The Metamorphosis by Franz Kafka. Why is Gregor a giant bug? We don’t know. Why is his family populated by jerks? We don’t know. Why did he just randomly die? We also don’t know. I gave up on the physical book itself, but eventually I finished the darned thing because I found a recording of Benedict Cumberbatch reading it, and even though I’m pretty sure it was abridged I don’t care. If it hadn’t been for the cursed allure of Dr. Strange, I would be living a perfectly normal life instead of staying up late wondering why Gregor turned into a roach in the first place. Thanks for nothing, Doc.
On average, how many books do you read per year?
Oh, I don’t like this. It sounds vaguely mathematical. When I was still in school I wrote down the titles of the books I read, but I don’t do that anymore so I have no way of measuring my progress and I have the memory capacity of a goldfish. Probably somewhere in the mid 60s. I’ve cut down a lot since I’ve taken my reading time to write instead.
What book can you read hundreds of times and never get tired of?
The Picture of Dorian Gray by Oscar Wilde. I don’t know why, but I love it. It’s pretty short and not too wordy or complicated, and it’s just so. . .atypical. Practically everybody in it meets an awful fate except for the worst character, who just goes on with his life without ever having to properly pay for the tragedies he’s set in motion. The irony!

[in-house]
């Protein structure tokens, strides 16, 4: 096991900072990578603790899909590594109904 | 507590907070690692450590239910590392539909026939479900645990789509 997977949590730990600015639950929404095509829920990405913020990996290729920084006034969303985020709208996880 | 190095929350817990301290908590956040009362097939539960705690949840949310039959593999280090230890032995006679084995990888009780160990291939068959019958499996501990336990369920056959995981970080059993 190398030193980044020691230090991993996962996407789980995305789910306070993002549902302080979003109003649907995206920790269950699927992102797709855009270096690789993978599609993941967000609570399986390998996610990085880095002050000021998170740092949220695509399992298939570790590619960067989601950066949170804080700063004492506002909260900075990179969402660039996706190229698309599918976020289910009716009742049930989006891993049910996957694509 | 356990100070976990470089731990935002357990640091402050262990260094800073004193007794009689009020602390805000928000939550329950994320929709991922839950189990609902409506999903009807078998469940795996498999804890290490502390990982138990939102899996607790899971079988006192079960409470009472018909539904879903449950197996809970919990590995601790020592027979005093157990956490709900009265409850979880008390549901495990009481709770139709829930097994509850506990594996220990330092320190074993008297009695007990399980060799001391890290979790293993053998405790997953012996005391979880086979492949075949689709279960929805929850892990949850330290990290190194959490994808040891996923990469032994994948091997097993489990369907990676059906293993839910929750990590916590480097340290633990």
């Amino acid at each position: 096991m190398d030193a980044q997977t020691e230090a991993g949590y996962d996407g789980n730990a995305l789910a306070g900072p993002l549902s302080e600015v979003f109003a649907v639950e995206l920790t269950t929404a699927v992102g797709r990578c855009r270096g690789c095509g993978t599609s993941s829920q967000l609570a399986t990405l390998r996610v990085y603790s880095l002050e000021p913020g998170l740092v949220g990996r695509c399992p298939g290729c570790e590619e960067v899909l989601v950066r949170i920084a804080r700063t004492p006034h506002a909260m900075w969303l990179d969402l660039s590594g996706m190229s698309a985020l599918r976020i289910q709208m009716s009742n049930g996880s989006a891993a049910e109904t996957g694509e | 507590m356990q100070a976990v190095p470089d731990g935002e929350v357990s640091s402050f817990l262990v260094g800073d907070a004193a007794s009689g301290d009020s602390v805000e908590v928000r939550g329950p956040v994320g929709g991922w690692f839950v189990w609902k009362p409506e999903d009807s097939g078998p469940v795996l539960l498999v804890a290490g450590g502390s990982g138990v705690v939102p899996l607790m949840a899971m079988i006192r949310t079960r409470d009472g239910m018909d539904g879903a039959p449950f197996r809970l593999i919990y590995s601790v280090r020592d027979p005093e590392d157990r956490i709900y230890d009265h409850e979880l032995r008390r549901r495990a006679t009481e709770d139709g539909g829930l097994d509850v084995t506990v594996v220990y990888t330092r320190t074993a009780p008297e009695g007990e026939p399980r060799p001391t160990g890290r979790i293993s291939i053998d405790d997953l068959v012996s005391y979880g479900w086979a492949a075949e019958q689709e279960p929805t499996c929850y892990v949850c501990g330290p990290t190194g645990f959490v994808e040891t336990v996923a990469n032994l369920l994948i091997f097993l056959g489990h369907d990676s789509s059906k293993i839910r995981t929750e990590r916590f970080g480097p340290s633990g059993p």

What’s the biggest lesson you’ve learned from a book?
Not so much a book as a whole series. The most recent arc of Warriors by Erin Hunter has taught me that if your fan base is big enough, you can write straight crap and it’ll still sell. Your old readers who have been with you from Day One will feel horrendously, rightfully betrayed and your new readers will wonder why such a garbage series is so hyped up, but you’ll sit on your massive pile of cash and cackle like the soulless, moneygrubbing quality-killer you are. Not that I’m bitter.
What is the most recent book you’ve read?
I’m rereading the Fablehaven books by Brandon Mull, so we’ll go with the last one, Keys to the Demon Prison. Writing’s not as good as I remember, but the story is. Seth is still an idiot, everyone still talks like they swallowed a thesaurus, and Warren is still a punching bag for the plot. Good times.
What quote from any book will you never forget? Why is it significant?
“Perhaps it is the knowledge that we carry in our hearts that nobody ultimately wins. Somewhere we all go down.”
Audie Murphy’s To Hell and Back isn’t a triumphant memoir of a life well-lived. It’s raw, appalling in very many places, and explicit in displaying (among a great deal of other things) the hopelessness that turns to apathy for survival’s sake and the futility of it all. It ain’t a nice job, fighting in a war, but it’s a job.
How many books do you own?
Way too many. Probably around two hundred, though I keep picking up one or two every time I go to Half Price. Ask me again in a few years, when I have so many my entire house is constructed out of them.
In the past year, what is the greatest book you’ve read?
Greatest? What mean you by this, greatest? Spiritually nurturing? Intellectually stimulating? The Last Battle by Stephen Harding, with an extremely long subtitle I won’t add, is pretty spectacular. It’s not every day a Wehrmacht squad and one random Hauptsturmführer join forces with the Americans to defend a castle against the SS.
Well, that’s all I got. If you thought this was fun and you like books, give it a try yourself. If you don’t like books, how did you get here?